For many software development professionals, this approach to project management seems both scary and expensive. After all, it takes organizations years to learn how to integrate, manage, and automate their supply chains. But here's where the very nature of software delivery provides an advantage: With the advent of agile development and engineering improvements such as continuous integration and automated testing, development teams are becoming more disciplined.
Increased discipline, combined with network infrastructure and the changing style of collaborative and task-based development, provides an environment that is ready for a more structured but less enforced approach -- and that approach is neither scary nor expensive.
Here's a call to action for software delivery professionals:
Accept that controlling your own teams is hard enough, and that the reality of modern software is not about control but information. Process has been replaced with observation, and control has been replaced with adaption.
Consider which measures project teams need across the lifecycle. Those measures should focus on internal metrics such as budget and variance, as well as external metrics such as customer feedback.
Map out all lifecycles to reduce development risk and react in the most appropriate way. Not all dependencies and lifecycles are equally important. Some are slow to change or are less critical.
Automate the integration of different lifecycles, focusing on the key measures and metrics required to respond and adapt. For instance, integrate with the defect repository of the open-source project on which the product depends, or with the defect repository of a popular API. For external project dependencies inside the firewall, it might be possible to access the requirements and project plans, allowing a forward-looking view. Even external connections to tools like Stack Overflow or to wikis might be helpful.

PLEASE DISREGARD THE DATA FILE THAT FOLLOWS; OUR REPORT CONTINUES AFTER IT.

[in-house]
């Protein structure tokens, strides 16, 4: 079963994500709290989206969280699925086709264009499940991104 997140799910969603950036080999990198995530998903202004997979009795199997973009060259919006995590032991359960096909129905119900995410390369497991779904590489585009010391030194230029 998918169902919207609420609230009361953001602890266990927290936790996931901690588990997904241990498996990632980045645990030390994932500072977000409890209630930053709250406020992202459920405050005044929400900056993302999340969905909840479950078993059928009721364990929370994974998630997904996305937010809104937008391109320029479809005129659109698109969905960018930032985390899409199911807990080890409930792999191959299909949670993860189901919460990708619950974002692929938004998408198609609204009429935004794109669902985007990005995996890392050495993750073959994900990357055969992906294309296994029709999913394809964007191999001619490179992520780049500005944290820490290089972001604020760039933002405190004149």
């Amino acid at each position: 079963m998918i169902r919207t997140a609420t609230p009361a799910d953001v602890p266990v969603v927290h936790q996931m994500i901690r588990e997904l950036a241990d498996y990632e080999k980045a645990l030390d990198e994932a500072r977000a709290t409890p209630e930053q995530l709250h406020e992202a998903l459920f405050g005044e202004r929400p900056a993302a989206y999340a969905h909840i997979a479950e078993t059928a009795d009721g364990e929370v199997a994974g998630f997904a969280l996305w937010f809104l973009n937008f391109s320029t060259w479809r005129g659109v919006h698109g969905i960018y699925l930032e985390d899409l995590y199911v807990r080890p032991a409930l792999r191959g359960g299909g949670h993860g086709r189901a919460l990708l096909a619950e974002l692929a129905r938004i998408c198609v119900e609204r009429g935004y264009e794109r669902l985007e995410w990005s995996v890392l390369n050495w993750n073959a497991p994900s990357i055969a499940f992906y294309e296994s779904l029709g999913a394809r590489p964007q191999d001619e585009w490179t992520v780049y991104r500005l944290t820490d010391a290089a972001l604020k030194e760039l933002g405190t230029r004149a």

By embracing ecosystems, government software project managers can not only improve transparency -- a core goal of the current administration -- but also increase the overall predictability of the software lifecycle. Concentrating on measures that use real data, such as build stability and CI test runs, and bringing end-user feedback into the process quicker will help bring more transparency to the project -- and ensure that the team is aware early if a project is failing.
There's no silver bullet for solving software delivery problems. The ACA website is just one example of a software project failure. But as software development professionals, we can improve our understanding of projects and employ true measures for success, instead of concentrating on rudimentary artifacts and reports that exist solely to manage the process. By combining improved, integrated information and more timely customer feedback, government agencies can follow the proven path of Internet giants like Amazon, Google, and Facebook.
Dave West is chief product officer at Tasktop. He is a frequent speaker at industry conferences and a widely published author of technical articles, including a book on object-oriented analysis and design.